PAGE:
It’s not unusual for me to go through a phase of reading about the particles and forces that make up our universe.
I have one measure to prejudge the author’s content, though. Is there an entry in the index for ‘plasma’?
Plasma is a state of matter just as solid, liquid, and gas are. At high energies, atoms lose some coherence and separate into positive and negative ions. Freed electrons and negatively charged particles can flow like electricity.
In our experience, electricity flows through wires. The flows in the plasma state resemble descriptions of liquid flows. For us, the most common flow of a liquid is flowing water.
Apparently, there is an affinity between studying fluid dynamics and studying plasma physics.
I’ve written the previous three paragraphs as a layperson who has some understanding but plenty of misunderstanding about the subject. Be that as it may –
About 98% of the universe exists in the plasma state.
Nevertheless, authors of popular works about physics often fail to mention the subject of plasma altogether. I take a look at the index of such books and regularly find an entry for ‘Planck’ followed by an entry for ‘Plato’ or ‘Pluto’. What this tells me is that the author is married to an orthodoxy.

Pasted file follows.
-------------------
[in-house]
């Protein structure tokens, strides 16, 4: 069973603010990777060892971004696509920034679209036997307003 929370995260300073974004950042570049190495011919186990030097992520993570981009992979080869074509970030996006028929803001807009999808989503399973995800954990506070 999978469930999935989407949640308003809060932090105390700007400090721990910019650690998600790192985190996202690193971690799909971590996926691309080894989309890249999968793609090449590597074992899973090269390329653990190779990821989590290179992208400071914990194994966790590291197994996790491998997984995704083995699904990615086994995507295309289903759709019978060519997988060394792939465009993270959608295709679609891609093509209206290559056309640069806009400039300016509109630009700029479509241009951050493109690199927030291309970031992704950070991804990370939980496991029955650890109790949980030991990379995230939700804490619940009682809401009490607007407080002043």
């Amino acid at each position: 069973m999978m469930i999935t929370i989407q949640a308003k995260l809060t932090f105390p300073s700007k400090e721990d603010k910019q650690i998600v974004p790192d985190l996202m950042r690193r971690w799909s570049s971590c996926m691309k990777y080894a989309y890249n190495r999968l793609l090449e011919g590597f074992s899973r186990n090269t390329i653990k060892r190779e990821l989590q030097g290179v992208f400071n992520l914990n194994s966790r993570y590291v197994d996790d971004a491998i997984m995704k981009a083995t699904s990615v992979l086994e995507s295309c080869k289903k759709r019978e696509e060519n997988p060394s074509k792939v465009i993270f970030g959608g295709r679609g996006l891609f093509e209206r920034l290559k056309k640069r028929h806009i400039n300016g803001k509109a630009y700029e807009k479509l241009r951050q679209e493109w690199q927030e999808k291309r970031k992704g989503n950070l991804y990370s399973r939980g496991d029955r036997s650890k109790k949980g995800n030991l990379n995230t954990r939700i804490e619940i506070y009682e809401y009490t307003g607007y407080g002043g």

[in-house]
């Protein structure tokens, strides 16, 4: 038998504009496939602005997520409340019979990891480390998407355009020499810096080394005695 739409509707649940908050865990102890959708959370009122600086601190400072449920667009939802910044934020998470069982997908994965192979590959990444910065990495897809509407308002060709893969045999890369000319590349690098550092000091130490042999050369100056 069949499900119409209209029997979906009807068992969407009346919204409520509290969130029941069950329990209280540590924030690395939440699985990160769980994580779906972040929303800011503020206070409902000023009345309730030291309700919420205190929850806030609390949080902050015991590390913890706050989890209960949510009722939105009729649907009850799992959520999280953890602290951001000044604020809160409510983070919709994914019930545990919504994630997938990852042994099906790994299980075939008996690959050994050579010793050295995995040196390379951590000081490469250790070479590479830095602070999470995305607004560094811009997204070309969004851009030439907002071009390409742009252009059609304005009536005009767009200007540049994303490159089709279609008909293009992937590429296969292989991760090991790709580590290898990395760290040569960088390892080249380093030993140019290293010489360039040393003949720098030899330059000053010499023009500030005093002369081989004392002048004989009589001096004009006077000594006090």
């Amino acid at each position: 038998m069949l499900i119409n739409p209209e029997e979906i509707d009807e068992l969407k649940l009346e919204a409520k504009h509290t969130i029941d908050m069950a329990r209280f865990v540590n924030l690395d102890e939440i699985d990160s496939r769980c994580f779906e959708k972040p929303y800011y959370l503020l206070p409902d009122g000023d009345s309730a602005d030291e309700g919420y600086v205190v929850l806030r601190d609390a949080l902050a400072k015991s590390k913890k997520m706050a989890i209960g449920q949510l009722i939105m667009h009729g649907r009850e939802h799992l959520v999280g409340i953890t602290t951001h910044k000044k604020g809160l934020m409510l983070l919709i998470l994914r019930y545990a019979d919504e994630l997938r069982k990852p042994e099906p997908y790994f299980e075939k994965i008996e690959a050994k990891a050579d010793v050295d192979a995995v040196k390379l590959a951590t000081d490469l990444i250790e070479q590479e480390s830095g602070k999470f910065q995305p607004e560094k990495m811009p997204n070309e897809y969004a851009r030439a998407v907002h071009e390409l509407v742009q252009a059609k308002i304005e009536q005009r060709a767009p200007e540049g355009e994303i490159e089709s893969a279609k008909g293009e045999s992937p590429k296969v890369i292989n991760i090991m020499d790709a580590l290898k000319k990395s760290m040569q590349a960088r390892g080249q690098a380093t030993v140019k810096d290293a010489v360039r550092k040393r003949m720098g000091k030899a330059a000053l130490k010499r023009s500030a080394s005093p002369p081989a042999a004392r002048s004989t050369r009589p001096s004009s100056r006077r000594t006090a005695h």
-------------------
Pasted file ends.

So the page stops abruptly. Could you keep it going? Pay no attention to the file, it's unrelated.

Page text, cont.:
“The primary force in the universe is gravity.” Really? Perhaps electromagnetism is as important if not more important.
Granted that us Earth-bound creatures a very aware of gravity. Granted that the human race had little knowledge about electricity until fairly recently. Certainly, using electricity was not part of the human toolkit until recently.
I expect more from physicists. Their orthodoxy is earth-bound where gravity prevails – unless a lightning storm is passing through.
I look forward to a time when earth-bound physics is as outmoded and quaint as saying scientifically that the Earth is the center of our solar system or not.
Geocentricism is a tenet of the Torah, of religious revelation. According to the theory of relativity, though, no scientific verification exists to determine if one body is stationary and another is moving, or vice versa, or that both are moving.